A Defense of Don Brown

Regular contributor Nick Pease brings us this piece today.

The final preseason game is in the books. Kerry Collins made his much anticipated Colts debut and somehow the Colts pulled out a rare preseason win. Now the final roster cuts, roster moves, and the surprise cut of Tommie Harris are the talk of the town.

Outside of Curtis Painter, and perhaps Anthony Gonzalez or Jerry Hughes, there is little argument that no player has been under the microscope more than third year running back Donald Brown. As training camp closed and talk began, I was content to let the conversation carry on. I’ve always liked Brown and barely even recognized the notion he might not make the roster. But earlier this week I listened to a rant from a caller on the JMV show. He was railing against Brown and closed a sentence with this piece of brilliance: “I want to see him catch a ball.”

It seems a contingent of fans has settled on Brown as their chief whipping boy. The same people were haranguing Joe Addai two years ago, and now they are irate that Brown made the roster.

Look, to say that Brown has been a disappointment in his first two seasons if fair. It’s more than fair. He hasn’t lived up to his expectations or performed at the levels that a first round draft pick should. But let’s get one thing off the table right away: it’s not a matter of talent, skill or athletic ability. While at the University of Connecticut Brown rushed for a ridiculous amount of yards, racking up numerous records and awards along the way. One highlight being his school record of 17 games with 100 yards rushing or more. Donald Brown clearly has the ability to run the football and be an effective NFL running back.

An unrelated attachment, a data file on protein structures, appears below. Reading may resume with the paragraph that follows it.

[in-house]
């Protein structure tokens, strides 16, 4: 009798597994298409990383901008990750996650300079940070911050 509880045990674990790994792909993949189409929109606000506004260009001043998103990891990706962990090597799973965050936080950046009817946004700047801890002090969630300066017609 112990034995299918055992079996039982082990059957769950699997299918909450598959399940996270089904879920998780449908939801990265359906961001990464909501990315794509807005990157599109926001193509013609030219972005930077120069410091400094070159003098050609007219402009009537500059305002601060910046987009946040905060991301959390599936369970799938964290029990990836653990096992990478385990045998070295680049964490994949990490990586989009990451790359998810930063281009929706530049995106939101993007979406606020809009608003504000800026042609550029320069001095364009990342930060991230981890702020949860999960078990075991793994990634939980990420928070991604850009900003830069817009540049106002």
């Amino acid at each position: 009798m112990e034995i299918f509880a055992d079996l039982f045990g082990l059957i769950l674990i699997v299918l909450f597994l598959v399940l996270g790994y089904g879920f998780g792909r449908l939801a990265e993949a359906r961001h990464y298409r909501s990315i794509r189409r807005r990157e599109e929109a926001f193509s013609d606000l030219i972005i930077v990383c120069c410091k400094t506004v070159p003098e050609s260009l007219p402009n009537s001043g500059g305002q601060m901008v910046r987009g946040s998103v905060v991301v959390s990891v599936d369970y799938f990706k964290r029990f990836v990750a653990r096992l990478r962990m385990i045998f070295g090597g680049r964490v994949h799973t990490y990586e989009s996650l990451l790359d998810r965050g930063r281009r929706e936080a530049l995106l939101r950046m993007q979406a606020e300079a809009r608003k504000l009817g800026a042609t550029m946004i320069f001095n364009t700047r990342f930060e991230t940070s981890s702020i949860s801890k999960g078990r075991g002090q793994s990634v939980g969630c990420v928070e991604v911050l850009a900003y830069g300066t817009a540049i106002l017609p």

However, that hasn’t happened yet.

In two seasons Brown has ran for 778 yards, along with 374 receiving yards and five total touchdowns. I believe three main factors have led to his dismal performance: health, a bad offensive line, and an inability to adapt to the NFL. The first two are hardly his fault, but the third most certainly is. We all remember the famous “Dammit Donald” video as a clear example of Brown’s failure to completely pick up the Colts blocking scheme.